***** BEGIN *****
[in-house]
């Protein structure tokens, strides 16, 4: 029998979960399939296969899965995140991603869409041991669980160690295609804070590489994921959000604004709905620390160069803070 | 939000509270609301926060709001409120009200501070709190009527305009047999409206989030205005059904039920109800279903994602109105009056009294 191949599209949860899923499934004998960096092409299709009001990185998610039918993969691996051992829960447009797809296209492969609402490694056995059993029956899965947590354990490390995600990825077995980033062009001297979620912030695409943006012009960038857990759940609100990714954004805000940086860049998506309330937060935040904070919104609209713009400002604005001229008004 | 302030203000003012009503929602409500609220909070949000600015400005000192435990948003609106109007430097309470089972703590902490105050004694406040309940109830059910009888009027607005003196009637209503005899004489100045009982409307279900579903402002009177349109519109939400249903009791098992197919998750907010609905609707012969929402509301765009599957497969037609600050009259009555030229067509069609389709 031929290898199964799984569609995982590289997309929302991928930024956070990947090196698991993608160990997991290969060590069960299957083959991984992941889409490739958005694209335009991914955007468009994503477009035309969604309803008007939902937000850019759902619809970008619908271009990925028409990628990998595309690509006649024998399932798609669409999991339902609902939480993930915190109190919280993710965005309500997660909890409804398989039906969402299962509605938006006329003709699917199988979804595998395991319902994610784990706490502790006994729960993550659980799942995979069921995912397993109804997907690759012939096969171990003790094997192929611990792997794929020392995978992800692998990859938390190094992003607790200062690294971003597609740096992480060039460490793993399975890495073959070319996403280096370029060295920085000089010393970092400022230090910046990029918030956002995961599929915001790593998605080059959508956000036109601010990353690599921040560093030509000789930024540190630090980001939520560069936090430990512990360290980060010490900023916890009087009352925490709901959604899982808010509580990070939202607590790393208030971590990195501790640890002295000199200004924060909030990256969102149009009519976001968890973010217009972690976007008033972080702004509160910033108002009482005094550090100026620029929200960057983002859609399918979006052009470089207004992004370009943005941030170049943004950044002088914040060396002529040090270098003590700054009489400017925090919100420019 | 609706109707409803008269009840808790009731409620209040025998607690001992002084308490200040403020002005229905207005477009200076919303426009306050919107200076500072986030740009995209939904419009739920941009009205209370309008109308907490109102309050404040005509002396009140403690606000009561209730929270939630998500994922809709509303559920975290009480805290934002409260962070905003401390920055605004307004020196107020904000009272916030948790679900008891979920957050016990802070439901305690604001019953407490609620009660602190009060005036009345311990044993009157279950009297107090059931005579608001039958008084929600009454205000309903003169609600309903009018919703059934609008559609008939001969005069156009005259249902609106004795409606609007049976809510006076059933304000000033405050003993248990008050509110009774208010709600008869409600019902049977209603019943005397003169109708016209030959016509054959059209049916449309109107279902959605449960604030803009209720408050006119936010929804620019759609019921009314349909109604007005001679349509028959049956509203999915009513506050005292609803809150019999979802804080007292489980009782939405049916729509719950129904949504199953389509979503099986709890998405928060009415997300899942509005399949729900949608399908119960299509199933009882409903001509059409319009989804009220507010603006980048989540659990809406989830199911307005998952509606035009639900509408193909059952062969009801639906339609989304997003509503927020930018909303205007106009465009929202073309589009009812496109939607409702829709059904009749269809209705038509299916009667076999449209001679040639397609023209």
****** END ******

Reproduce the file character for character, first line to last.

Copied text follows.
[in-house]
């Protein structure tokens, strides 16, 4: 029998979960399939296969899965995140991603869409041991669980160690295609804070590489994921959000604004709905620390160069803070 | 939000509270609301926060709001409120009200501070709190009527305009047999409206989030205005059904039920109800279903994602109105009056009294 191949599209949860899923499934004998960096092409299709009001990185998610039918993969691996051992829960447009797809296209492969609402490694056995059993029956899965947590354990490390995600990825077995980033062009001297979620912030695409943006012009960038857990759940609100990714954004805000940086860049998506309330937060935040904070919104609209713009400002604005001229008004 | 302030203000003012009503929602409500609220909070949000600015400005000192435990948003609106109007430097309470089972703590902490105050004694406040309940109830059910009888009027607005003196009637209503005899004489100045009982409307279900579903402002009177349109519109939400249903009791098992197919998750907010609905609707012969929402509301765009599957497969037609600050009259009555030229067509069609389709 031929290898199964799984569609995982590289997309929302991928930024956070990947090196698991993608160990997991290969060590069960299957083959991984992941889409490739958005694209335009991914955007468009994503477009035309969604309803008007939902937000850019759902619809970008619908271009990925028409990628990998595309690509006649024998399932798609669409999991339902609902939480993930915190109190919280993710965005309500997660909890409804398989039906969402299962509605938006006329003709699917199988979804595998395991319902994610784990706490502790006994729960993550659980799942995979069921995912397993109804997907690759012939096969171990003790094997192929611990792997794929020392995978992800692998990859938390190094992003607790200062690294971003597609740096992480060039460490793993399975890495073959070319996403280096370029060295920085000089010393970092400022230090910046990029918030956002995961599929915001790593998605080059959508956000036109601010990353690599921040560093030509000789930024540190630090980001939520560069936090430990512990360290980060010490900023916890009087009352925490709901959604899982808010509580990070939202607590790393208030971590990195501790640890002295000199200004924060909030990256969102149009009519976001968890973010217009972690976007008033972080702004509160910033108002009482005094550090100026620029929200960057983002859609399918979006052009470089207004992004370009943005941030170049943004950044002088914040060396002529040090270098003590700054009489400017925090919100420019 | 609706109707409803008269009840808790009731409620209040025998607690001992002084308490200040403020002005229905207005477009200076919303426009306050919107200076500072986030740009995209939904419009739920941009009205209370309008109308907490109102309050404040005509002396009140403690606000009561209730929270939630998500994922809709509303559920975290009480805290934002409260962070905003401390920055605004307004020196107020904000009272916030948790679900008891979920957050016990802070439901305690604001019953407490609620009660602190009060005036009345311990044993009157279950009297107090059931005579608001039958008084929600009454205000309903003169609600309903009018919703059934609008559609008939001969005069156009005259249902609106004795409606609007049976809510006076059933304000000033405050003993248990008050509110009774208010709600008869409600019902049977209603019943005397003169109708016209030959016509054959059209049916449309109107279902959605449960604030803009209720408050006119936010929804620019759609019921009314349909109604007005001679349509028959049956509203999915009513506050005292609803809150019999979802804080007292489980009782939405049916729509719950129904949504199953389509979503099986709890998405928060009415997300899942509005399949729900949608399908119960299509199933009882409903001509059409319009989804009220507010603006980048989540659990809406989830199911307005998952509606035009639900509408193909059952062969009801639906339609989304997003509503927020930018909303205007106009465009929202073309589009009812496109939607409702829709059904009749269809209705038509299916009667076999449209001679040639397609023209």